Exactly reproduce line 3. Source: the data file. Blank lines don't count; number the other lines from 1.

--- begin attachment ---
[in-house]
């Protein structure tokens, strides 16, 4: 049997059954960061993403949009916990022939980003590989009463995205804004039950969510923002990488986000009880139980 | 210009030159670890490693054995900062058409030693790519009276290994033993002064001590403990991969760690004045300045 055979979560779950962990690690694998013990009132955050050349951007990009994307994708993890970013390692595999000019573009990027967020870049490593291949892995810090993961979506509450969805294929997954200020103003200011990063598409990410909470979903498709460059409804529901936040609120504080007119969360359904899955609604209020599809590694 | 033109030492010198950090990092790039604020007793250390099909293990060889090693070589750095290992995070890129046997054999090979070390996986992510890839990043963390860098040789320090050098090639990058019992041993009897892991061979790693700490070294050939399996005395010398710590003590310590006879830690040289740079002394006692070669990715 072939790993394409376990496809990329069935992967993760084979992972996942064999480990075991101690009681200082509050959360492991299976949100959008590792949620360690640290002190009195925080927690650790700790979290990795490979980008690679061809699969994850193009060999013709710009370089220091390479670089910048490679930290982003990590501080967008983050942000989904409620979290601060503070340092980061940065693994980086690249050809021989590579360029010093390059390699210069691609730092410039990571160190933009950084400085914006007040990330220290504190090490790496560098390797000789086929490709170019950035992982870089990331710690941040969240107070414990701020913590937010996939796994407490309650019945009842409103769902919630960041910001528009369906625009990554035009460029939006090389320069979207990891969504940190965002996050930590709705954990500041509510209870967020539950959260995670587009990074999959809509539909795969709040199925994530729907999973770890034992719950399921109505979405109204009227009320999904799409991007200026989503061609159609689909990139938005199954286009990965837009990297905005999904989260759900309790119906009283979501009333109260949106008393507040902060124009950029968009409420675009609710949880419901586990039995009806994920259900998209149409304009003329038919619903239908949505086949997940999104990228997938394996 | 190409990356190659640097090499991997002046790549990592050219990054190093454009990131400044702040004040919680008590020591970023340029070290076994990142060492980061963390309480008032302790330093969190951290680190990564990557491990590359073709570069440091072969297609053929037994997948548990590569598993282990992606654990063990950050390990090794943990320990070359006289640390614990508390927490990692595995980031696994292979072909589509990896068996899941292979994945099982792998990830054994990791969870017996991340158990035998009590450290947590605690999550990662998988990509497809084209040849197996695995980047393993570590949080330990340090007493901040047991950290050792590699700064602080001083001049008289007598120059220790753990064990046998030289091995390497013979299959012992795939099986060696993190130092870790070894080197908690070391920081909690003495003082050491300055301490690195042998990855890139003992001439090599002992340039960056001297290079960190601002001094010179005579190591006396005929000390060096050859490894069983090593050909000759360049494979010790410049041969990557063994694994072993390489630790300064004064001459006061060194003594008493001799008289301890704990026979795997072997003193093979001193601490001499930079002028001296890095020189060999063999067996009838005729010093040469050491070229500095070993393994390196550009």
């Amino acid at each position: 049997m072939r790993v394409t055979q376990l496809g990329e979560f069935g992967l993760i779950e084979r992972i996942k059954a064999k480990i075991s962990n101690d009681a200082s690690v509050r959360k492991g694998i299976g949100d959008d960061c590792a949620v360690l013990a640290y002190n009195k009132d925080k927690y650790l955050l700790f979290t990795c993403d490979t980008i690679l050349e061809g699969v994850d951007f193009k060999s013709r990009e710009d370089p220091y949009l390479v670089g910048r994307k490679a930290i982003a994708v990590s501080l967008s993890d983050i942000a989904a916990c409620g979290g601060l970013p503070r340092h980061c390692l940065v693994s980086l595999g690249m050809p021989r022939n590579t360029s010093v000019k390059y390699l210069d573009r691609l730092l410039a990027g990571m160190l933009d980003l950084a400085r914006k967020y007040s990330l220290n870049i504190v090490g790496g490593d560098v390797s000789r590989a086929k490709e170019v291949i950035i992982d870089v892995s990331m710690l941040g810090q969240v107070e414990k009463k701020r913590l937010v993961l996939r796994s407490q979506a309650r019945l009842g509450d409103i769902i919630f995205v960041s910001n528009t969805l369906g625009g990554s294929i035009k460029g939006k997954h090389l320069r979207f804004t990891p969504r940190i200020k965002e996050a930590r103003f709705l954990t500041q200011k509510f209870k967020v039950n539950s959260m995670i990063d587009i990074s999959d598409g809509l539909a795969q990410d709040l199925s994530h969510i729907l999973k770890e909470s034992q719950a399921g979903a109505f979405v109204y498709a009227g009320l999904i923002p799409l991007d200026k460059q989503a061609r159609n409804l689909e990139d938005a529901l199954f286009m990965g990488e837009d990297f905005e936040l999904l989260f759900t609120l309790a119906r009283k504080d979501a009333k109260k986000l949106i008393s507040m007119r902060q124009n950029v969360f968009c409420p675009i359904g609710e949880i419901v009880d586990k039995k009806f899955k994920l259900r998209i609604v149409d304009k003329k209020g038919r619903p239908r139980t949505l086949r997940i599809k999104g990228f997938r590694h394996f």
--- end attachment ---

């Amino acid at each position: 049997m072939r790993v394409t055979q376990l496809g990329e979560f069935g992967l993760i779950e084979r992972i996942k059954a064999k480990i075991s962990n101690d009681a200082s690690v509050r959360k492991g694998i299976g949100d959008d960061c590792a949620v360690l013990a640290y002190n009195k009132d925080k927690y650790l955050l700790f979290t990795c993403d490979t980008i690679l050349e061809g699969v994850d951007f193009k060999s013709r990009e710009d370089p220091y949009l390479v670089g910048r994307k490679a930290i982003a994708v990590s501080l967008s993890d983050i942000a989904a916990c409620g979290g601060l970013p503070r340092h980061c390692l940065v693994s980086l595999g690249m050809p021989r022939n590579t360029s010093v000019k390059y390699l210069d573009r691609l730092l410039a990027g990571m160190l933009d980003l950084a400085r914006k967020y007040s990330l220290n870049i504190v090490g790496g490593d560098v390797s000789r590989a086929k490709e170019v291949i950035i992982d870089v892995s990331m710690l941040g810090q969240v107070e414990k009463k701020r913590l937010v993961l996939r796994s407490q979506a309650r019945l009842g509450d409103i769902i919630f995205v960041s910001n528009t969805l369906g625009g990554s294929i035009k460029g939006k997954h090389l320069r979207f804004t990891p969504r940190i200020k965002e996050a930590r103003f709705l954990t500041q200011k509510f209870k967020v039950n539950s959260m995670i990063d587009i990074s999959d598409g809509l539909a795969q990410d709040l199925s994530h969510i729907l999973k770890e909470s034992q719950a399921g979903a109505f979405v109204y498709a009227g009320l999904i923002p799409l991007d200026k460059q989503a061609r159609n409804l689909e990139d938005a529901l199954f286009m990965g990488e837009d990297f905005e936040l999904l989260f759900t609120l309790a119906r009283k504080d979501a009333k109260k986000l949106i008393s507040m007119r902060q124009n950029v969360f968009c409420p675009i359904g609710e949880i419901v009880d586990k039995k009806f899955k994920l259900r998209i609604v149409d304009k003329k209020g038919r619903p239908r139980t949505l086949r997940i599809k999104g990228f997938r590694h394996f």